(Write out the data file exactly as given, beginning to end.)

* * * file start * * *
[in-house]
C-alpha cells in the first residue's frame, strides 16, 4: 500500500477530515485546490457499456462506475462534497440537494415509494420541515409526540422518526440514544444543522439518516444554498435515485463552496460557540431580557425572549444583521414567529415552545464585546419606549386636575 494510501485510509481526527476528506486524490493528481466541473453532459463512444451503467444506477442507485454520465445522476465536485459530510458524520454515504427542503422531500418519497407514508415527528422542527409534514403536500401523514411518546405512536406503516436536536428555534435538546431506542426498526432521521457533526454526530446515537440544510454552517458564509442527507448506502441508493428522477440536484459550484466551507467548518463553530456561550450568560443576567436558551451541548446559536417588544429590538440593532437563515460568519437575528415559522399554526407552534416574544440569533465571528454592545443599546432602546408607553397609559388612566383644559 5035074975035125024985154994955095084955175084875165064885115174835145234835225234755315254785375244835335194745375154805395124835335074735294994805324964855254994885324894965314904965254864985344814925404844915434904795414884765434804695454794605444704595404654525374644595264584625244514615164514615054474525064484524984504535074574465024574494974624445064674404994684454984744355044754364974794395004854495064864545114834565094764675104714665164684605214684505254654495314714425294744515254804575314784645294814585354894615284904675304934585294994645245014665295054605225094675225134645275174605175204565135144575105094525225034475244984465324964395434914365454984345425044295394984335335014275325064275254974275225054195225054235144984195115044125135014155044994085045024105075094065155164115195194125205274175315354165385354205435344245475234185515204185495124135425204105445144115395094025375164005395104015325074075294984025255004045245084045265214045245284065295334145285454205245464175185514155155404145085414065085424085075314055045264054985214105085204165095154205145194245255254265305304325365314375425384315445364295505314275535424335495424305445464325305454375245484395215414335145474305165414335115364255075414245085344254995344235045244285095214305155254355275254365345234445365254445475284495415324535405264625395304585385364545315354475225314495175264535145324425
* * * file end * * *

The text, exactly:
[in-house]
C-alpha cells in the first residue's frame, strides 16, 4: 500500500477530515485546490457499456462506475462534497440537494415509494420541515409526540422518526440514544444543522439518516444554498435515485463552496460557540431580557425572549444583521414567529415552545464585546419606549386636575 494510501485510509481526527476528506486524490493528481466541473453532459463512444451503467444506477442507485454520465445522476465536485459530510458524520454515504427542503422531500418519497407514508415527528422542527409534514403536500401523514411518546405512536406503516436536536428555534435538546431506542426498526432521521457533526454526530446515537440544510454552517458564509442527507448506502441508493428522477440536484459550484466551507467548518463553530456561550450568560443576567436558551451541548446559536417588544429590538440593532437563515460568519437575528415559522399554526407552534416574544440569533465571528454592545443599546432602546408607553397609559388612566383644559 5035074975035125024985154994955095084955175084875165064885115174835145234835225234755315254785375244835335194745375154805395124835335074735294994805324964855254994885324894965314904965254864985344814925404844915434904795414884765434804695454794605444704595404654525374644595264584625244514615164514615054474525064484524984504535074574465024574494974624445064674404994684454984744355044754364974794395004854495064864545114834565094764675104714665164684605214684505254654495314714425294744515254804575314784645294814585354894615284904675304934585294994645245014665295054605225094675225134645275174605175204565135144575105094525225034475244984465324964395434914365454984345425044295394984335335014275325064275254974275225054195225054235144984195115044125135014155044994085045024105075094065155164115195194125205274175315354165385354205435344245475234185515204185495124135425204105445144115395094025375164005395104015325074075294984025255004045245084045265214045245284065295334145285454205245464175185514155155404145085414065085424085075314055045264054985214105085204165095154205145194245255254265305304325365314375425384315445364295505314275535424335495424305445464325305454375245484395215414335145474305165414335115364255075414245085344254995344235045244285095214305155254355275254365345234445365254445475284495415324535405264625395304585385364545315354475225314495175264535145324425